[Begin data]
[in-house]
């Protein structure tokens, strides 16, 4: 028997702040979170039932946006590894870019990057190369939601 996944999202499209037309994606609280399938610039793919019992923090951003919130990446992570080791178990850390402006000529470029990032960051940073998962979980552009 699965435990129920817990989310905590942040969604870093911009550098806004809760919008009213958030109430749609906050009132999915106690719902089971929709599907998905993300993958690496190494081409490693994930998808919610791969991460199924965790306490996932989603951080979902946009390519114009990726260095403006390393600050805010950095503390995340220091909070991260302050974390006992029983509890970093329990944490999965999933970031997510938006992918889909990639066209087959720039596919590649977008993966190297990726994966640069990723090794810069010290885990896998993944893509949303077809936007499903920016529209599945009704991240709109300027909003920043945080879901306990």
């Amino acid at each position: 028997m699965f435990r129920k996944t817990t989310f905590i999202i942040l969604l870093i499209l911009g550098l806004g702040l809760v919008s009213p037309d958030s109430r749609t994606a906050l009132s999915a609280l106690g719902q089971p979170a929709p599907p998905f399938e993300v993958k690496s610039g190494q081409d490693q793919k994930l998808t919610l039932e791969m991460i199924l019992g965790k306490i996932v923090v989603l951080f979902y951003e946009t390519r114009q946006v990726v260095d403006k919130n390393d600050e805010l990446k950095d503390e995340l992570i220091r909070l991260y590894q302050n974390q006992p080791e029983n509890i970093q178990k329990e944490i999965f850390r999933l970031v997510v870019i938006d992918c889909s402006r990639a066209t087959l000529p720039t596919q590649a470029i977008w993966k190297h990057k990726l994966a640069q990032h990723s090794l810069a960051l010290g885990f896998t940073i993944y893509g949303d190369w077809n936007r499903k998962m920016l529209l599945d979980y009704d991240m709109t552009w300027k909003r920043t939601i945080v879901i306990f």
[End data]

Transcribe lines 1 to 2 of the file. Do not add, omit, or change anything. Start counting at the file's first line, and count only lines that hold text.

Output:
[in-house]
């Protein structure tokens, strides 16, 4: 028997702040979170039932946006590894870019990057190369939601 996944999202499209037309994606609280399938610039793919019992923090951003919130990446992570080791178990850390402006000529470029990032960051940073998962979980552009 699965435990129920817990989310905590942040969604870093911009550098806004809760919008009213958030109430749609906050009132999915106690719902089971929709599907998905993300993958690496190494081409490693994930998808919610791969991460199924965790306490996932989603951080979902946009390519114009990726260095403006390393600050805010950095503390995340220091909070991260302050974390006992029983509890970093329990944490999965999933970031997510938006992918889909990639066209087959720039596919590649977008993966190297990726994966640069990723090794810069010290885990896998993944893509949303077809936007499903920016529209599945009704991240709109300027909003920043945080879901306990």